Tip No. 4: Even if you manage to bag all of the items on your shopping list, chances are you'll still have to pay a shipping fee. Unlike other discount sellers, free shipping is not the norm on most flash sale sites. Review each site's shipping and handling policies before you buy.

Another word on shipping: dates can be protracted. The staggered nature of limited time sales also means staggered shipping. Many flash sale sites, but not all, wait until the entire sale is over before sending out merchandise, which could mean several weeks or more will pass before an item is shipped. Check listed ship dates carefully to make sure your purchase will arrive in time.

Tip No. 5: Do your research so you know if you're really getting a deal. Sometimes in the time-crunch of a sale, shoppers forget to double check the flash sale price against other online retailers. The New York Times recently found items listed on sites like Gilt, Hautelook, RueLaLa, and Ideeli for less than the flash sale price at other online outlets. Therefore, it's good to do a quick search before buying.

Tip No. 6: Remember that the merchant calls the shots. When an auction ends, most items go "out of stock," making it nearly impossible for replacements to be issued.

Having almost learned my lesson, I ventured to flash-sale shop again for a housewarming gift for a friend. I had a 9-piece plate, bowl, and serving dish in my cart, but an 8-piece set arrived at my door. It's not even that the serving dish was missing — one of the plates was completely absent from the set. Upon speaking to a rep at One Kings Lane, they concluded that they were unable to properly fulfill my order. They did, however, manage to refund me and issue a $20 credit. I came out ahead, but I'm still out a housewarming gift.

During the holidays especially, most shoppers are under a lot of stress: searching for the perfect gift at the right price can be overwhelming. Flash sales are another way for online shoppers to save big, but are just as often simply high-stress shopping situations.

Front page photo credit: Coupon Connector
Photo credits top to bottom: One Kings Lane, Everything Kitchen, Apple Advice, and Rat Race Escape Artists


Laura Heller is a freelance writer based in Chicago who specializes in mass market retail trends and consumer electronics industries. You can follow her on Twitter @lfheller. You can also sign up for an email alert for all dealnews features.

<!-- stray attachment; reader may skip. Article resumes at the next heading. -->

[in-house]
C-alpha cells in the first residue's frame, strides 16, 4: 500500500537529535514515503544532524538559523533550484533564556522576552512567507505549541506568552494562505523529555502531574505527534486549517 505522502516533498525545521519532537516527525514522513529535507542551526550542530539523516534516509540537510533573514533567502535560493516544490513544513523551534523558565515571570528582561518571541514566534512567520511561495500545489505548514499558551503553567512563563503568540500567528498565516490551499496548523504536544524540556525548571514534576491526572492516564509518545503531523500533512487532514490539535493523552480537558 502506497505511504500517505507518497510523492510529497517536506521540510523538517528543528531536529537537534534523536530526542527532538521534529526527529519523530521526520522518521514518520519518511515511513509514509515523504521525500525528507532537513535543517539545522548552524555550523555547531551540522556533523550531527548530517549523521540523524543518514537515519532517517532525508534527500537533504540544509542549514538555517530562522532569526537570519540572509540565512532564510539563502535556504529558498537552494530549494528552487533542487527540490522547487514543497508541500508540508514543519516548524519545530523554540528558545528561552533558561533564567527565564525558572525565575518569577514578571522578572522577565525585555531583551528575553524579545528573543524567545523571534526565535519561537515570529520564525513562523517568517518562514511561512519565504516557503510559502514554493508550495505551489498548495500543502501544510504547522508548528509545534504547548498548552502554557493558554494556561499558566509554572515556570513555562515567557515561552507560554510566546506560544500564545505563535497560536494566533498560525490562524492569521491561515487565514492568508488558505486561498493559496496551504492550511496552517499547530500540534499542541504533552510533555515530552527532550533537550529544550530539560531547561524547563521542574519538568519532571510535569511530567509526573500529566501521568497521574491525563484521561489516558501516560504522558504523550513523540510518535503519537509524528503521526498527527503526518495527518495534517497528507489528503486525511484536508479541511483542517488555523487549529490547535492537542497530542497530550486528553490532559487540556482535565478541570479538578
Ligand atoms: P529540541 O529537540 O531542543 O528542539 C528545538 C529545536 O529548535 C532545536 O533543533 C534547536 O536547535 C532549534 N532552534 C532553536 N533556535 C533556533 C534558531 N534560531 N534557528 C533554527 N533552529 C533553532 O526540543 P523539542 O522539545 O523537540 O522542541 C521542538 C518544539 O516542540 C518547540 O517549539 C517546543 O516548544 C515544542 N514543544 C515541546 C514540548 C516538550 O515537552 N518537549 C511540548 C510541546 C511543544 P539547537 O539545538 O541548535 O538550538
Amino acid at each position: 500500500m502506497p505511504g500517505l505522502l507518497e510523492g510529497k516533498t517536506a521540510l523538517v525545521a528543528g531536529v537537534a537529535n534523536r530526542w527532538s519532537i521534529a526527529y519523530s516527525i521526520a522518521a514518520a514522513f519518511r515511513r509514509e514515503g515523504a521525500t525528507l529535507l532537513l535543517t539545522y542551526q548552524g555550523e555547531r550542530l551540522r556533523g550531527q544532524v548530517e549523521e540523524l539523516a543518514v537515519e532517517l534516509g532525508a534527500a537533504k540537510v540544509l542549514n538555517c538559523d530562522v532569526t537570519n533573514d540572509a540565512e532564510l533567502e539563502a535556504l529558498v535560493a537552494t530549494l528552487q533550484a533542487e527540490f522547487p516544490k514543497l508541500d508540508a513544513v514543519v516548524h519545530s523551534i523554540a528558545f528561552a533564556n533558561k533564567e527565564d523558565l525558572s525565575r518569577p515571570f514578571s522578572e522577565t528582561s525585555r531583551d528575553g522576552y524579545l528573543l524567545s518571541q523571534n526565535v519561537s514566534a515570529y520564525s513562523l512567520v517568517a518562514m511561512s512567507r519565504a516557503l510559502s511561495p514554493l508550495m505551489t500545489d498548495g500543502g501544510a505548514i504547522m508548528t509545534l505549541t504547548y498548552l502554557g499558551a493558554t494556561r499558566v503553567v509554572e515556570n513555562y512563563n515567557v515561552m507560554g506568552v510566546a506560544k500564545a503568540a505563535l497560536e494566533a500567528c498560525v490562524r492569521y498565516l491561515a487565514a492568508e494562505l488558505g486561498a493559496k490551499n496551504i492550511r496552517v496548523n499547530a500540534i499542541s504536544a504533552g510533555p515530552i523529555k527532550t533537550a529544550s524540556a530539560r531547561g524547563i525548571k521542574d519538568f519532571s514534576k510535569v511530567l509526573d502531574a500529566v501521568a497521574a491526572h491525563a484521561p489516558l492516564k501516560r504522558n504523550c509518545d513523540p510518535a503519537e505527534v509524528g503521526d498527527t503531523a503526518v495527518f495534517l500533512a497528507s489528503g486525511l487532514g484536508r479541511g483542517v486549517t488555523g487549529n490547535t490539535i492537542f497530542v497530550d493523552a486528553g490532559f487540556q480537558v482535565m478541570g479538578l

Please note that, although prices sometimes fluctuate or expire unexpectedly, all products and deals mentioned in this feature were available at the lowest total price we could find at the time of publication (unless otherwise specified).
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1 comment
AccurateInfo
I really have a lot of objections to this post.

1)  For your Tip 2, it was entirely your fault, not One King's Lane.  They listed the item accurately and shipped the correct item to you, as promised.

2)  Only highly popular items would sell out very quickly; most flash sales don't sell out.  Note the amount of leftover inventory this year Gilt has accumulated (reported in many business websites).

3)  For your Tip 3, all of the orders I have placed from every single sites you mentioned are entirely reviewable under "My Orders" or variation of the same theme.  I have never failed to be able to track and review my past order.  The best interface out of them all, Fab.com[/url] and Gilt.  Rue La La also does a good job.  Ideeli does not link to the product, but that's fine, I see the title of the products.

4)  I think it is rather unfair to keep mentioning One King's Lane in a negative light in your article when they have actually performed 1) completely accurately and 2) went out of their way to issue a refund PLUS a credit while you paid a deeply discounted price.  Also, the missing item is their supplier's fault, not theirs.

I do, however, agree with you that shoppers just need to be resourceful, and have no rush to make their purchase.  I also don't have attachment to any "stuff" that money can buy, so even if I miss something I don't feel bad at all; it will show up cheaper elsewhere in the future.  There are only so many products in the world.